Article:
by María Gómez León (Instituto Figuerola/Universidad Carlos III, Madrid) and Herman J. de Jong (University of Groningen)
Recent influential studies on the historical evolution of inequality and its causes (Milanovic 2016; Piketty 2014) have attracted new interest in the topic. While attributed to different factors, there is a wide consensus on the slowdown of inequality in western Europe during the twentieth century up to the 1980s—a phenomenon commonly referred to as the ‘great levelling’ or ‘egalitarian revolution’. Yet, we do not know how differently this deceleration evolved across countries. Turbulent episodes during the first half of the twentieth century—including two World Wars, the Great Depression and the upsurge of radical parties—suggest that, at least in the short run, inequality may have followed very different patterns across European nations. However, we have little empirical evidence, due to the lack of data on income distribution before 1950, especially for the interwar years.
In a forthcoming article we provide new annual data on income inequality for two leading European countries, Germany and Britain, for the first half of the twentieth century. Using dynamic social tables, we obtain comparable annual estimates (measured as Gini coefficients) covering the full range of income distribution. Evidence from Germany and Britain (Figure 1) yields two main results. First, the drop in inequality was neither steady nor similar across these countries, supporting the notion of inequality cycles (Milanovic 2016; Prados de la Escosura 2008). Second, inequality trends in Germany and Britain tended to follow opposite patterns.
What drove inequality changes in these two countries? How did inequality develop for specific groups of the population? On the first question, we find that in Germany before 1933 and from 1939 onwards, variations in the relationship between owners and workers as well as variations within the group of workers (across work status and gender) drove changes in income distribution. During the Nazi period, only differences between owners and workers help to explain changes in inequality, as the abolition of trade unions and the setting of maximum wages precluded the dispersion of labour earnings. On the other hand, the dispersion of earnings among British workers appears to have been the main driver of changes in inequality before the Great War and after 1939, when the reduction of skill premiums and gender payment inequalities offset the relative increase in incomes. However, from the First World War to the outbreak of the Second World War, differences between proprietors and workers, as well as changes in labour earnings dispersion, drove inequality changes.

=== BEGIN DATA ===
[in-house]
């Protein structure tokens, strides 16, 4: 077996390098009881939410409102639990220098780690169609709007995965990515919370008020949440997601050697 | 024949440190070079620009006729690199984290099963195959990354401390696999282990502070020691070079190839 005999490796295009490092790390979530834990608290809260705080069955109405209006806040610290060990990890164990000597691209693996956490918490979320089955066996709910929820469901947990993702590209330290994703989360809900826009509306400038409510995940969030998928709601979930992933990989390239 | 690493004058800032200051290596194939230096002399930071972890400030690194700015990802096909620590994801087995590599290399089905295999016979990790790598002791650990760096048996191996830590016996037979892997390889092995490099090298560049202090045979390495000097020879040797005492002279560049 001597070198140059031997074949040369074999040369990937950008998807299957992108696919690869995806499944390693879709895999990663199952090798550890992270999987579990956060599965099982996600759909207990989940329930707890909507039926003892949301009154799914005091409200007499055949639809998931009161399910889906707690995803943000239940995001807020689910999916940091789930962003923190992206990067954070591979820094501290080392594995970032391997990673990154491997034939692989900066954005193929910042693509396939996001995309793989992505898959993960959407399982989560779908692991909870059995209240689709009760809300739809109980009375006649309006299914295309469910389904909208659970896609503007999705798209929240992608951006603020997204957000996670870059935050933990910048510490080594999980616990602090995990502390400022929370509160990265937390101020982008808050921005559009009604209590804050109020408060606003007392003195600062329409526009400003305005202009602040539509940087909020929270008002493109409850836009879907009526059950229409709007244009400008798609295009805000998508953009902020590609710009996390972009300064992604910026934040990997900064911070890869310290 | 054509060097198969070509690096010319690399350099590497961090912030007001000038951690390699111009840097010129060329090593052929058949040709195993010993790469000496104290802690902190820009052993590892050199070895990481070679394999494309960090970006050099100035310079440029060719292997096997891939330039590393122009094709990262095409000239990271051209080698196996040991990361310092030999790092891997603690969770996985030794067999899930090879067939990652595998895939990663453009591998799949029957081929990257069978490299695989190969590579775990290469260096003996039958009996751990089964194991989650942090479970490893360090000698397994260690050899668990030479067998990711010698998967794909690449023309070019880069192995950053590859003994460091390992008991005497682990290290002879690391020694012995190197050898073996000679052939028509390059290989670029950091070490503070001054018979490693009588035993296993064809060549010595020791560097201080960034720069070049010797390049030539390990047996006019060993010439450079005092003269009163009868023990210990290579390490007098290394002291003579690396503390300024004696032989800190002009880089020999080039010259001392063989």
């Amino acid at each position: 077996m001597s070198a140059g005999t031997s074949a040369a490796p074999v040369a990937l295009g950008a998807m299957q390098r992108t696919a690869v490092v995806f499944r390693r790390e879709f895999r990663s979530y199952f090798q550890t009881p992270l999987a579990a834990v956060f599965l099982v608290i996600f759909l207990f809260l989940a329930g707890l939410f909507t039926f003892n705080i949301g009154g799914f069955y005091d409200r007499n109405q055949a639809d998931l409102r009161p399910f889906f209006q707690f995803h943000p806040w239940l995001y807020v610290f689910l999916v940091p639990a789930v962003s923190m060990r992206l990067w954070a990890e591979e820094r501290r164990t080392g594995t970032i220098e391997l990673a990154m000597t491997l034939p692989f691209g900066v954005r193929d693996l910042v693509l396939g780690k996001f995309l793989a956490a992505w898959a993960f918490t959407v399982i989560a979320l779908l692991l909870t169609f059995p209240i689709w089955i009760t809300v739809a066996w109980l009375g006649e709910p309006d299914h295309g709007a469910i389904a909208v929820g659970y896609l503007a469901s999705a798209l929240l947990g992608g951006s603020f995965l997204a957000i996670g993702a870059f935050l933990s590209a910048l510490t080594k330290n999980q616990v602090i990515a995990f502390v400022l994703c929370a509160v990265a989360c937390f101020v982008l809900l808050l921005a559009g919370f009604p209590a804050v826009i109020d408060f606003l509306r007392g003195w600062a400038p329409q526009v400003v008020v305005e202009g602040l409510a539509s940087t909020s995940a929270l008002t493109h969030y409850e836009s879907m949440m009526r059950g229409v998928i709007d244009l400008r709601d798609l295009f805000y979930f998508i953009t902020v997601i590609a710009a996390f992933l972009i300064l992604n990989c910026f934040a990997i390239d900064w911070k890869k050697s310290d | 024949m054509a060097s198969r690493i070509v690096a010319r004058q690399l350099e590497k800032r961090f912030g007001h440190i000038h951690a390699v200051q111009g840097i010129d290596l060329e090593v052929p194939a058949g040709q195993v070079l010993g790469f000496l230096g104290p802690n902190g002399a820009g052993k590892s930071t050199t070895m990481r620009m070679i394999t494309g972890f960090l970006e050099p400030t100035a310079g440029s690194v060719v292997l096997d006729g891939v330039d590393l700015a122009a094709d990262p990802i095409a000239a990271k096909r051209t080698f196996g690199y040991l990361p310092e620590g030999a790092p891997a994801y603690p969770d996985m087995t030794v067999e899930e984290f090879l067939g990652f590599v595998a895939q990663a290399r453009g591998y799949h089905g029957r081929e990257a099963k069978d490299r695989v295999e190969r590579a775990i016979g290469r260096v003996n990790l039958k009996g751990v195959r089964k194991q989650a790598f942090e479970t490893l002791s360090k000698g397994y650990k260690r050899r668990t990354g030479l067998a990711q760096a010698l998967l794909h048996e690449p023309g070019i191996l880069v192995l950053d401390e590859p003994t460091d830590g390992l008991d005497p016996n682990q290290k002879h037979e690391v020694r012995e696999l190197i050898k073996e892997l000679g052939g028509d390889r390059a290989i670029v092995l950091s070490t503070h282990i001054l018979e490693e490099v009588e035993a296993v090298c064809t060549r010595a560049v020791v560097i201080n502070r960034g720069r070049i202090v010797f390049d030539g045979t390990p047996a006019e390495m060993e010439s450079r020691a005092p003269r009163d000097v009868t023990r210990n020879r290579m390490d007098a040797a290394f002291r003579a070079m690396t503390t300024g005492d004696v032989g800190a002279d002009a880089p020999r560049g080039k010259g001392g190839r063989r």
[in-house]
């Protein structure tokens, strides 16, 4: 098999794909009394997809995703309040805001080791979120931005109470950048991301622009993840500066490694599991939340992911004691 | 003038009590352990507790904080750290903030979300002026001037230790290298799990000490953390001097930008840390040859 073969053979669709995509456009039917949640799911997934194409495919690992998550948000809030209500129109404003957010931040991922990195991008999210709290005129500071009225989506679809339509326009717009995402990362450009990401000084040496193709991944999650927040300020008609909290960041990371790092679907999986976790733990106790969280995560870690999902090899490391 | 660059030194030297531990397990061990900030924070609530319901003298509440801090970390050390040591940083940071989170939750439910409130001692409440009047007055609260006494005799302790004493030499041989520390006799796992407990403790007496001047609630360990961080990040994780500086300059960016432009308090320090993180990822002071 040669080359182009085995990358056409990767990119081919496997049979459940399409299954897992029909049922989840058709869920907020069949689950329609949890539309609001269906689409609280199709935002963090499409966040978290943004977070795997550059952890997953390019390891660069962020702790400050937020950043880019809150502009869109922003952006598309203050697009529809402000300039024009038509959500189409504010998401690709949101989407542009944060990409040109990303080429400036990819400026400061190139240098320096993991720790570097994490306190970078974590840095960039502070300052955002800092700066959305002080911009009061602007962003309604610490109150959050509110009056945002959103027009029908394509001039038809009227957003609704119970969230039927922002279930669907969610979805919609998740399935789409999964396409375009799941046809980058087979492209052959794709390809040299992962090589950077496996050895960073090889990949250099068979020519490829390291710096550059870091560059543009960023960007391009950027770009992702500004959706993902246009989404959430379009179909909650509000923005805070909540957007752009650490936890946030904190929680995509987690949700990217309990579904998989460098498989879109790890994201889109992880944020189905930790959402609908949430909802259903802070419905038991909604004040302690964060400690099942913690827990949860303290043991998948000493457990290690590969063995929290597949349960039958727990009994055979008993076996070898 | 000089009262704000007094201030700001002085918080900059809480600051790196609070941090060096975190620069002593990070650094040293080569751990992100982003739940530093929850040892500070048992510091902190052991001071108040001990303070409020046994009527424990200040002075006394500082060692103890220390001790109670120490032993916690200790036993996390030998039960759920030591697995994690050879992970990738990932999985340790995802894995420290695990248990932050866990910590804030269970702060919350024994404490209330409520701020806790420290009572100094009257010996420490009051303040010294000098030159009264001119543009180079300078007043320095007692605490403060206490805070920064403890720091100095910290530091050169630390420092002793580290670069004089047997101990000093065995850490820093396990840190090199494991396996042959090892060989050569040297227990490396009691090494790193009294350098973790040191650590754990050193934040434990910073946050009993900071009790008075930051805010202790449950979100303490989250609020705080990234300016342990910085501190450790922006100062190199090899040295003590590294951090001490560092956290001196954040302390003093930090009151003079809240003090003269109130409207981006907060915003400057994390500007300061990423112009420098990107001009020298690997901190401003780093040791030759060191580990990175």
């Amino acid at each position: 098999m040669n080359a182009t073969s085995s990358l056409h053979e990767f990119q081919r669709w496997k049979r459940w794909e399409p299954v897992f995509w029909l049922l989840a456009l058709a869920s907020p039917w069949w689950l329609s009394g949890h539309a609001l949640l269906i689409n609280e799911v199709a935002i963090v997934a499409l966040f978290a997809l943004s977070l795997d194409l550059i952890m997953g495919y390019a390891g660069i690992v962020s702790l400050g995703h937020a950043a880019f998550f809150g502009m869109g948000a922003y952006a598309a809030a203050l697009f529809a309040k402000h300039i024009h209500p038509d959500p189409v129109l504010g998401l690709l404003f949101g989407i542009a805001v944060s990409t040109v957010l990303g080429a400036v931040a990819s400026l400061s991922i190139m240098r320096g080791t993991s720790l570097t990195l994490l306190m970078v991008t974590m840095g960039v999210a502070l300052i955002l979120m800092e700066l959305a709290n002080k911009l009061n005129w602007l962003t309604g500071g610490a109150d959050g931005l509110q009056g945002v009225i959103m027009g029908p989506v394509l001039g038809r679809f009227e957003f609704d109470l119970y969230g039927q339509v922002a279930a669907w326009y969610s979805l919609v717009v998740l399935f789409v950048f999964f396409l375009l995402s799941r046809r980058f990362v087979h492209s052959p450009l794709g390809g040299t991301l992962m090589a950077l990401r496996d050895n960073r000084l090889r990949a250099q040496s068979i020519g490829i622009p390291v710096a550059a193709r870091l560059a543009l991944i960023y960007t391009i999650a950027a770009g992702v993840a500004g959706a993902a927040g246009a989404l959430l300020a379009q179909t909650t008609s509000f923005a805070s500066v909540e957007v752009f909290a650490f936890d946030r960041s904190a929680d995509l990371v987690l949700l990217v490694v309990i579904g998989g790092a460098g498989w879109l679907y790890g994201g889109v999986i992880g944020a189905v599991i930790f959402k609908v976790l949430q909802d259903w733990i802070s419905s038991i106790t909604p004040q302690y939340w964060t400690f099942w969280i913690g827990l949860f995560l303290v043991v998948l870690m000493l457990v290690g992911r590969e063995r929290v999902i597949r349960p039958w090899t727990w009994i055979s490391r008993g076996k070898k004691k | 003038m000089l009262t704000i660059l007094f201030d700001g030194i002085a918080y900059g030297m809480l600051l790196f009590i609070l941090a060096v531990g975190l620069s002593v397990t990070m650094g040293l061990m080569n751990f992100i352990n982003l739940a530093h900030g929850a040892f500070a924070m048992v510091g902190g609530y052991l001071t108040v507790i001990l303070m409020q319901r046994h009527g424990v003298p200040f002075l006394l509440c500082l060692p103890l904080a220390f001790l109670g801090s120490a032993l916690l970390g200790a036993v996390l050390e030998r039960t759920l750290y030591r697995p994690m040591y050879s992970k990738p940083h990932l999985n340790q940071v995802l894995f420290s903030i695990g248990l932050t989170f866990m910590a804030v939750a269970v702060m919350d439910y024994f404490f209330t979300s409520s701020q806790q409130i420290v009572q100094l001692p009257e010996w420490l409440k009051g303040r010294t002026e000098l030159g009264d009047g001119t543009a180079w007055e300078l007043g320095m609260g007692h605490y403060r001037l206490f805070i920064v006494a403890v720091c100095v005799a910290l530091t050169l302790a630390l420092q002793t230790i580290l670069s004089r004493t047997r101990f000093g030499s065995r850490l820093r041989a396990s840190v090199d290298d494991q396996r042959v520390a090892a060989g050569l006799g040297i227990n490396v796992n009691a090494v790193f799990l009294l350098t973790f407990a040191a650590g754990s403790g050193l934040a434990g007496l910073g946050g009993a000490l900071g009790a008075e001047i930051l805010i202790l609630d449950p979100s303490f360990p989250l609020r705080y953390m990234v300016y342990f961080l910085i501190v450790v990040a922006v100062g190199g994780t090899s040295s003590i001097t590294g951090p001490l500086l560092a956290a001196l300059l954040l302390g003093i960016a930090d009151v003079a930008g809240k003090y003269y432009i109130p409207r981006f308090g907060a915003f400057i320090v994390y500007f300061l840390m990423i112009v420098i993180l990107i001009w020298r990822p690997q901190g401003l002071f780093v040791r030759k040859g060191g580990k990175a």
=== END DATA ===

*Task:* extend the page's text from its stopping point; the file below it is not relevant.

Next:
On the second question, we observe that in both countries the winners of the economic expansion experienced between 1900 and 1950 were the upper-low and lower-middle classes (i.e. the salaried and wage-earners in both manufacturing and war-related heavy industries). However, the gains linked to industrial expansion during the First World War and the Second World War were concentrated among the upper classes in Germany, while in Britain the benefits were more evenly distributed among the working classes. The reverse occurred during the interwar period.
In line with Lindert and Williamson (2016) and Piketty (2014), our paper points primarily towards political and institutional factors as the crucial drivers of inequality trends during the first half of the twentieth century. The usefulness of dynamic social tables for exploring national income distributions in the past invites future research on other European countries as well as on other potential factors (e.g. migration, technological change) affecting short-term inequality dynamics during the period.
Gómez León, M. and de Jong, J. H., ‘Inequality in turbulent times: Income distribution in Germany and Britain 1900–1950’, Economic History Review, (Forthcoming)
Lindert, P. H. and Williamson, J. G., Unequal gains: American growth and inequality since 1700 (Princeton, NJ, 2016).
Milanovic, B., Global inequality: A new approach for the age of globalization (Cambridge, Mass., 2016).
Piketty, T., Capital in the twenty-first century (Cambridge, Mass., 2014).
Prados de la Escosura, L., ‘Inequality, poverty and the Kuznets curve in Spain, 1850–2000’, European Review of Economic History, 12 (2008), pp. 287–324.